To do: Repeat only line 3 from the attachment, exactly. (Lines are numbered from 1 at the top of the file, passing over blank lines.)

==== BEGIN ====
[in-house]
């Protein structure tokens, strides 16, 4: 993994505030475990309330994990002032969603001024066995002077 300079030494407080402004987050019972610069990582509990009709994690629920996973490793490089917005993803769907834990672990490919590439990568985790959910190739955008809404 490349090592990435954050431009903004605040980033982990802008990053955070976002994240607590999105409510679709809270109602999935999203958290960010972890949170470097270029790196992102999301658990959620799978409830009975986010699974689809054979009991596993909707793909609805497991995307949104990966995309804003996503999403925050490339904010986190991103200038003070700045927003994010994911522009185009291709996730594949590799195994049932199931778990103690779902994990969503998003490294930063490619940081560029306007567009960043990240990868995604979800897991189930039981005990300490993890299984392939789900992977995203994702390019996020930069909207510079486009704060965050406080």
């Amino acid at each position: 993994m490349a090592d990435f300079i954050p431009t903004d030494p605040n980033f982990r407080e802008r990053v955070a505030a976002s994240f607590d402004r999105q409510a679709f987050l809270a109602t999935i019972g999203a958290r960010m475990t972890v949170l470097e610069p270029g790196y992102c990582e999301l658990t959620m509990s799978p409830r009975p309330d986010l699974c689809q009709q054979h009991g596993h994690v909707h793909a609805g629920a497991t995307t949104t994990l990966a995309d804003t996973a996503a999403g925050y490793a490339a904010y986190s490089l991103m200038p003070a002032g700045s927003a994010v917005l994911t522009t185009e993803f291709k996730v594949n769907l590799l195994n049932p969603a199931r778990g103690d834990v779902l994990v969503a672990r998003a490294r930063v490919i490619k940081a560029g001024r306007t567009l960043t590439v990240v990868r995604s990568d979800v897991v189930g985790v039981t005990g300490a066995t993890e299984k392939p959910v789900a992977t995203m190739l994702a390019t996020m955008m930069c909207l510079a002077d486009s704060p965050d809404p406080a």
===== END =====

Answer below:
């Amino acid at each position: 993994m490349a090592d990435f300079i954050p431009t903004d030494p605040n980033f982990r407080e802008r990053v955070a505030a976002s994240f607590d402004r999105q409510a679709f987050l809270a109602t999935i019972g999203a958290r960010m475990t972890v949170l470097e610069p270029g790196y992102c990582e999301l658990t959620m509990s799978p409830r009975p309330d986010l699974c689809q009709q054979h009991g596993h994690v909707h793909a609805g629920a497991t995307t949104t994990l990966a995309d804003t996973a996503a999403g925050y490793a490339a904010y986190s490089l991103m200038p003070a002032g700045s927003a994010v917005l994911t522009t185009e993803f291709k996730v594949n769907l590799l195994n049932p969603a199931r778990g103690d834990v779902l994990v969503a672990r998003a490294r930063v490919i490619k940081a560029g001024r306007t567009l960043t590439v990240v990868r995604s990568d979800v897991v189930g985790v039981t005990g300490a066995t993890e299984k392939p959910v789900a992977t995203m190739l994702a390019t996020m955008m930069c909207l510079a002077d486009s704060p965050d809404p406080a």